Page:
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Impact of sunscreens on coral reefs

The impact of organic UV filters in sunscreens on coral reefs

The impact of organic UV filters in sunscreens on coral reefs
Publié par Solène Ollivier | Publié le 4 March 2021

Sunscreens contain many components, including various UV filters that can be organic (chemical) or inorganic (mineral). Scientists are becoming increasingly interested in their effects on marine life, once these substances leave the skin and end up in seawater.


Organic or chemical UV filters are derived from petrochemicals. Among those that have been studied by researchers to date are: oxybenzone (BP-3), octocrylene (OC), ethylhexyl salicylate (ES), homosalate (HMS), octisalate (OS), ODPADA, ethylhexyl methoxycinnamate (octinoxate or EHMC), and other benzophenone type compounds (BP-1, BP-4, BP-8).


Many of these compounds accumulate in coral tissue. In laboratory experiments, this bioaccumulation has been shown to be greater when exposed to the whole sunscreen compared to the component alone (He et al, 2019).


Oxybenzone (BP-3) and octocrylene (OC) have been the subject of several recent studies.


In 2019, Wijgerde et al. tested the effect of oxybenzone and temperature increase on two species of hard corals (Acropora tenuis and Stylophora pistillata).

It appears that exposure to oxybenzone, combined with heat stress, accelerates the mortality of the coral colonies tested. A reduction in the photosynthetic yield of the associated microalgae and a disturbance of the microbiome of one of the tested species was observed (alteration of the abundance of several bacterial families). In addition, the concentration of oxybenzone tested (~ 0.06 μg/L) is relevant to that measured in situ in Bonaire in 2018.


Oxybenzone is photo-toxic, i.e. the undesirable effects are exacerbated by light.

In the Downs study in 2016, exposure to oxybenzone induced ossification of the planulae (mobile larvae of corals, anemones and other cnidarians, resulting from sexual reproduction) of the test species (Stylophora pistillata), enclosing the entire planula in its own skeleton. This compound is a skeletal endocrine disruptor, so it unbalances the regulation of skeletal production. The concentration of oxybenzone inducing a negative effect on these planulae and the toxicity induced on the coral cells of 7 other coral species tested, are consistent with those measured at sites frequented by bathers in Hawaii and the US Virgin Islands.


Oxybenzone toxicity was also shown in another hard coral species (Pocillopora damicornis) where a stress response was observed after exposure to a concentration of 2mg/L (Stien et al, 2020). This high concentration was also measured in the field.

These studies have shown that sensitivity to oxybenzone varies between coral species.


Researcher Stien has also tested the effect of octocrylene (OC) on the scleractinian Pocillopora damicornis on several occasions: a negative impact appears as soon as the concentration reaches 50 μg/L. OC is thought to cause mitochondrial dysfunction (the mitochondrion is an organelle of cells in charge of energy production). This component appears more toxic than oxybenzone.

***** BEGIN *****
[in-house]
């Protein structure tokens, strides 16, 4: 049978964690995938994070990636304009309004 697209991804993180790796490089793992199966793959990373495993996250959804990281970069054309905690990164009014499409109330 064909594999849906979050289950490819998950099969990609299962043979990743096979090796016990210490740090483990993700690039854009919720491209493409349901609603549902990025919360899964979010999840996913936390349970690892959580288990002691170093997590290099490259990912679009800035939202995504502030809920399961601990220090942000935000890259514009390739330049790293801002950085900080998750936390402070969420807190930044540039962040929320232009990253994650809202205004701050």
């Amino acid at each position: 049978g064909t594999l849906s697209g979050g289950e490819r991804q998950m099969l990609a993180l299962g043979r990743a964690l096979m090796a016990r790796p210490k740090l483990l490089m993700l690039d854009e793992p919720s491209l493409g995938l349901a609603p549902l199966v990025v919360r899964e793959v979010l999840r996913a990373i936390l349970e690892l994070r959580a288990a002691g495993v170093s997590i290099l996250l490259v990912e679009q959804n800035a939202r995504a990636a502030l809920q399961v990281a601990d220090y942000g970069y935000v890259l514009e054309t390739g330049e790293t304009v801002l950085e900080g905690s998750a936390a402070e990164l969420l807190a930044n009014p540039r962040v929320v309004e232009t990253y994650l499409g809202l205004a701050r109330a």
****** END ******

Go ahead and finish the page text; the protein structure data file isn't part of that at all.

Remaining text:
In his 2020 study, he showed that ethylhexyl salicylate (ES) also causes a stress response from 50 μg/L, which would also make this compound more toxic than oxybenzone.


As far as other organic UV filters are concerned, there is still very little data on their effects or their concentration in situ. The latter show significant spatial and temporal variations (Tsui et al., 2014).

However, ethylhexyl methoxycinnamate (EHMC) is thought to present a high risk of bleaching hard corals. Some benzophenones such as BP-1 and BP-8 show higher toxicities than oxybenzone (BP-3). As in the studies by Downs et al (2014, 2016), some benzophenones could cause oxidative stress in corals or zooxanthellae, leading to bleaching (He et al, 2019).


In the laboratory, these compound exposure experiments are carried out on a relatively short time scale (from a few days to a few weeks). It would be interesting to be able to test long-term effects. As with the actual concentrations remaining in seawater surrounding coral reefs, more research is needed to make an accurate statement on the effect of sunscreen use when swimming near coral reefs.


✍️ Solène Ollivier

📸 Hannah Prewitt


For more information:

Downs C.A., 2016. Toxicopathological Effects of the Sunscreen UV Filter, Oxybenzone (Benzophenone-3), on Coral Planulae and Cultured Primary Cells and Its Environmental Contamination in Hawaii and the U.S. Virgin Islands. Arch Environ Contam Toxicol 70 (2), pp. 265–288. DOI: 10.1007/s00244-015-0227-7

He T. et al., 2019. Comparative toxicities of four benzophenone ultraviolet filters to two life stages of two coral species. Science of the Total Environment Feb 15;651(Pt 2), pp. 2391-2399 DOI: 10.1016/j.scitotenv.2018.10.148.

Stien D. et al., 2018. Metabolomics reveal that octocrylene accumulates in Pocillopora damicornis tissues as fatty acid conjugates and triggers coral cell mitochondrial dysfunction. Anal. Chem., 91 (1), pp. 990-995. DOI: 10.1021/acs.analchem.8b04187

Stien D. et al., 2020. A unique approach to monitor stress in coral exposed to emerging pollutants. Scientific Reports 10, 9601 | 

Tsui et al, 2014. Occurrence, distribution and ecological risk assessment of multiple classes of UV filters in surface waters from different countries. Water Research 67 (15), 55-65. 

Wijgerde T. et al, 2019. Adding insult to injury: Effects of chronic oxybenzone exposure and elevated temperature on two reef-building corals. Science of The Total Environment 773, 139030. DOI:

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